Teens are lying about being cyberbullied now, or something?

A writer wrote about a predominantly teen issue in a way I found offensive so I wrote a rebuttal. The writer found it and countered, clearly still missing my point.

Because it looks like I have to spell everything out in really plain text, here we go:

Let’s say you write about a web community as an unbiased journalist; if the piece you wrote was an accurate reflection of the community, someone somewhere within the community would have something positive to say about your piece.  Something like, “hi, thanks for writing this!” at least.

But what if ALL the feedback you receive from the community is negative?

Well, then you did something wrong, something got lost in translation. (Did anyone from the 1D Larry community say anything positive about the article? I looked and couldn’t find it.) We’re not talking about one or two trolls, we’re talking everyone had a problem with it.

Further, if feedback from said community uses words like “bullying,” “harassment” or “victimized,” how can you not realize you did something wrong? If it is minors saying it, well, …shit.

Whether you meant to bully or not does not erase the experience thousands of young women said they had. Did thousands of teens (tweens and 20 year olds too) secretly conspire and all agree that article you wrote about them made them feel ashamed of themselves and their internet activities? Was it all a grand conspiracy to accuse a journalist of wrongfully cyberbullying them? No, obviously not. These ideas must have come from somewhere, from somewhere in your post.

The writer of the post in question wrote of her piece, “It explicitly avoided shaming the practice of shipping Harry/Louis.”

If it explicitly “avoided shaming the practice of shipping Harry/Louis,” then why did the people in the community reading it take it that way? Are they just all making it up?

Again, I repeat so it sinks in: Just because you say it isn’t so does not make it so. Just because you said you didn’t bully or shame doesn’t mean anything if thousands of young women are crying about the words you wrote about them. Teens don’t casually accuse journalists of bullying or shaming them, and dismissing and denying their complaints comes off like you don’t respect them. Denying it does not make their trauma, their pain and frustration any less real, either.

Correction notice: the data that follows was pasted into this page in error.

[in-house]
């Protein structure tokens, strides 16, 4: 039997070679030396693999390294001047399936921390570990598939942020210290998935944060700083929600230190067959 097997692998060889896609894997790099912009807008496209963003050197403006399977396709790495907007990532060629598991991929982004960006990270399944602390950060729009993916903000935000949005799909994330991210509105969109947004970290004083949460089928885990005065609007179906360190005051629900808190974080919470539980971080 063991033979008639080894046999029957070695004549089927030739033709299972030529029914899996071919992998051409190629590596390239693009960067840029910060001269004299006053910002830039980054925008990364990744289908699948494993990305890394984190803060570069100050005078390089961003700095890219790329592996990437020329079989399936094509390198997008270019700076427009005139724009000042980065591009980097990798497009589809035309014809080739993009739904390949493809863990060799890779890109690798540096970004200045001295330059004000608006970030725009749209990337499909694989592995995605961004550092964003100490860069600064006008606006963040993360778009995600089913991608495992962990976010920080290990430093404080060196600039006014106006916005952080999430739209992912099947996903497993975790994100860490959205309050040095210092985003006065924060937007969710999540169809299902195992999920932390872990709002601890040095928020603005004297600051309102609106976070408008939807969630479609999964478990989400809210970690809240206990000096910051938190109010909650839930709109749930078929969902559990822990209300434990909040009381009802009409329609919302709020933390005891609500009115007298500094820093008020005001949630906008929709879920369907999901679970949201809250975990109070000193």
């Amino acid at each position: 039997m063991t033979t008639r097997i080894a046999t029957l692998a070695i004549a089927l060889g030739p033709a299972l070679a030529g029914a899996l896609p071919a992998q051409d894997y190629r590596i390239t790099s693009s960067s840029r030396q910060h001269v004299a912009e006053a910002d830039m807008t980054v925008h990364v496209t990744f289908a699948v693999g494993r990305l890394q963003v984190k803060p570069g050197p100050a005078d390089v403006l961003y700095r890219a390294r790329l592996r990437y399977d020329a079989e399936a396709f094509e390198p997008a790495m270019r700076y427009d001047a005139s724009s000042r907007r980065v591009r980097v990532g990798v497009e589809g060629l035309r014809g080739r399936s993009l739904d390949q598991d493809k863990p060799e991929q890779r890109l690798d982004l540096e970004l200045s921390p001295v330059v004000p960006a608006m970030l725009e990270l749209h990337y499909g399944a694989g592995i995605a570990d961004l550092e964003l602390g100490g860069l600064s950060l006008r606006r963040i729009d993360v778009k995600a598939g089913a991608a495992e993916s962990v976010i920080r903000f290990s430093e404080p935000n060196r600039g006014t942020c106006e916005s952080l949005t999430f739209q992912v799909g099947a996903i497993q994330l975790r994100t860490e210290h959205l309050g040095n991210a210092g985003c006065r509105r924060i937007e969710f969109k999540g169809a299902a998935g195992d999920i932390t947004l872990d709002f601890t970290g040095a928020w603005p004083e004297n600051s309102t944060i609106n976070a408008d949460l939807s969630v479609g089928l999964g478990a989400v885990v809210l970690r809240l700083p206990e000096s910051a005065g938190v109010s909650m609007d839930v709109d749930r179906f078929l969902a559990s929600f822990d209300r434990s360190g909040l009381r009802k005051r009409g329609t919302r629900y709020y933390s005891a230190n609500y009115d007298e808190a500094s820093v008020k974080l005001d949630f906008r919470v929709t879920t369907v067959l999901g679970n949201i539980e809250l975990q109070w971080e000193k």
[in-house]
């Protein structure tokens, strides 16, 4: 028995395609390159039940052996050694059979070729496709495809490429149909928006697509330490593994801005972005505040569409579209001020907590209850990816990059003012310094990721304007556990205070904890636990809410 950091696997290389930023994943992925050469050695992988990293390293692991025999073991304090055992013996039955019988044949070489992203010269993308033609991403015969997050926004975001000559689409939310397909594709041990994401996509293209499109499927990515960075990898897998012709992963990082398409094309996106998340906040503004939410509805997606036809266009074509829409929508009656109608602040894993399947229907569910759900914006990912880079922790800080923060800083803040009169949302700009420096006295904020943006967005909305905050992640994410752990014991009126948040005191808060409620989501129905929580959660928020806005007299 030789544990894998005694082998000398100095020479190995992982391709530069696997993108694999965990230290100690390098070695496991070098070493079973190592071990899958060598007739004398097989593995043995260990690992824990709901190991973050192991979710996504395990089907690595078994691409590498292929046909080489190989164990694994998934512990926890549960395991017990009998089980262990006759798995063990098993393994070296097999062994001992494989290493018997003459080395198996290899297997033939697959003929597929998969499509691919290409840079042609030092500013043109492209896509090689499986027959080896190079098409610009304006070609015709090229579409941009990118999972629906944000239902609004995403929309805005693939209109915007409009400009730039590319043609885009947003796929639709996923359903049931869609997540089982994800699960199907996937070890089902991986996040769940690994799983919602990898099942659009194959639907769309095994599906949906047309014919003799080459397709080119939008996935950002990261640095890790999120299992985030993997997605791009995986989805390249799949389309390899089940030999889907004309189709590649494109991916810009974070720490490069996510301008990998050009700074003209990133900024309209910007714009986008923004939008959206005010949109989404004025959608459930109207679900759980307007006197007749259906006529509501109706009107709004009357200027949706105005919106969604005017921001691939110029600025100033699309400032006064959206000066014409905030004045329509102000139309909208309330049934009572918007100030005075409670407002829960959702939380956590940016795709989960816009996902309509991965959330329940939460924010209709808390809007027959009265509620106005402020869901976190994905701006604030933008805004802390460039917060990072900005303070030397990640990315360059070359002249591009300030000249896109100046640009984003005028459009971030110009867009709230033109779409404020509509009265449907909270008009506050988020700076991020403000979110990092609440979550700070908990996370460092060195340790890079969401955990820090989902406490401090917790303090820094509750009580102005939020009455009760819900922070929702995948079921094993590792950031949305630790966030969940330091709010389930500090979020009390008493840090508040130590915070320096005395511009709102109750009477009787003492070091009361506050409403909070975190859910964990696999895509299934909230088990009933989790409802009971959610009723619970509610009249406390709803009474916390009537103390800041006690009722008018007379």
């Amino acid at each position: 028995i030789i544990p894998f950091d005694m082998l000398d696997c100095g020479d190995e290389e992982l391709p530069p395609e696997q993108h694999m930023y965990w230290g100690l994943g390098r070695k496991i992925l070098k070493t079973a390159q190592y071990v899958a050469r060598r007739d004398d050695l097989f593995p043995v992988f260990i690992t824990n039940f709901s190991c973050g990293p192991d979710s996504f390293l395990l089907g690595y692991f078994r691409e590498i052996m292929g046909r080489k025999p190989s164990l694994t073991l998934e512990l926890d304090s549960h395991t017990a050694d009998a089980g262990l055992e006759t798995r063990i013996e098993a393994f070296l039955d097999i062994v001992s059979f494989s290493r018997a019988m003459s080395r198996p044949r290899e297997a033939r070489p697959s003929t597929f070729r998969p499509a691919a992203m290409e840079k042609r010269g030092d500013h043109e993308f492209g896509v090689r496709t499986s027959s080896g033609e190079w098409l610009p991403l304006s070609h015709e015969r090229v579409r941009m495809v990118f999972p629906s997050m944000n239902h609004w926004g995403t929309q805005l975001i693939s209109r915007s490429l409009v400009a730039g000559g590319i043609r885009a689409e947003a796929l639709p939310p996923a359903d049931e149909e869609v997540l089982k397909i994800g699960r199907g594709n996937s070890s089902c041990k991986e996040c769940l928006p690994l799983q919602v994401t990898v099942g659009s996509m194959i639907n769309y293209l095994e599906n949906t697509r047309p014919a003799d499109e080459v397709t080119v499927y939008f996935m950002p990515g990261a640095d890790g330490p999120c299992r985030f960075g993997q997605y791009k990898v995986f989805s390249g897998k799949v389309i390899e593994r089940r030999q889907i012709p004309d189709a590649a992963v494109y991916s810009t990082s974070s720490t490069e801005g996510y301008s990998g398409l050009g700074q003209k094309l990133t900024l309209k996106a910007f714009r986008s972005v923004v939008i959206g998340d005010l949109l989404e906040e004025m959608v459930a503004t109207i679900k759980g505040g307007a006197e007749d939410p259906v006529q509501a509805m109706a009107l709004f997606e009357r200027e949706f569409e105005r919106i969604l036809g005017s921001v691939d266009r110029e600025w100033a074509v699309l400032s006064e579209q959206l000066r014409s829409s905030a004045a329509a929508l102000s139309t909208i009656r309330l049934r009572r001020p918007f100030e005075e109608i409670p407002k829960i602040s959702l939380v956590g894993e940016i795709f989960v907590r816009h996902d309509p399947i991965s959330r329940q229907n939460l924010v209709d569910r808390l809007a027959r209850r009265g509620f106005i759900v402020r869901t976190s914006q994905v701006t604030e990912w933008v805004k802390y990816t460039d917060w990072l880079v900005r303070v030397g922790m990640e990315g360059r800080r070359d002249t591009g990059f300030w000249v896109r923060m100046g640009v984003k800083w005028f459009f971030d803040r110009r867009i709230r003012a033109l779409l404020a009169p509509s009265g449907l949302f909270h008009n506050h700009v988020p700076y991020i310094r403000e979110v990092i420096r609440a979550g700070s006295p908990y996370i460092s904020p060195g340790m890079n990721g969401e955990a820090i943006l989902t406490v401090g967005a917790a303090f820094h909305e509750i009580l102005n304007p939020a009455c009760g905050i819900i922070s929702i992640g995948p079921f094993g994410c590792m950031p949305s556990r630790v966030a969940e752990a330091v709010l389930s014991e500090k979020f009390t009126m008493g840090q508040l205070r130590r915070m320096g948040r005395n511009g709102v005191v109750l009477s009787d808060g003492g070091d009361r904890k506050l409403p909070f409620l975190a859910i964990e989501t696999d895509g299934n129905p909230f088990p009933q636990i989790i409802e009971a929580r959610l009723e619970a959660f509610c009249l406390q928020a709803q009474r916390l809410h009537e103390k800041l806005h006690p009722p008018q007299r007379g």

It makes you look like you think they are crazy, at best.

Wait, they already think you think they are “crazy”…

Like I mentioned earlier, use of the words “silly,” and “delusional thinking” put the community over the edge (they even changed their Twitter and Tumblr bios to include the word “deluded”). Also “cultish devotion,” referring to “reality” a lot, “crazy” even if it is in quotes, “lies,” “obsessive”, I could go on… It doesn’t matter if these words were used to talk about another ship because you are talking about that ship to bring up the fact that this behavior is nothing new and in fact happens all the time.

OH I FORGOT THE MOST OBVIOUS WORD THAT MADE THEM UPSET: TINHATTING.

I am not in the fandom and I didn’t know what “RPF,” “OTP” or “shipping” was before this article, but I – like others who were hurt by the article – recognized the word “tinhatting.” Tinhatting is recognizable because everyone knows you use that term to mean crazy people.

Now to address some specific blows directed my way:

The writer and her friends are speculating that I didn’t read the writer’s original piece. To this I counter, did you read your own piece? Did you read the comments and the feedback you received?

I actually read the piece more than three times. The first time I read it, it was late at night and it left me feeling really defensive, especially about what I wrote as a teen. I didn’t know about the writer’s background, but I mistook the piece as being slightly homophobic too. This is what I tweeted about it right before I went to bed: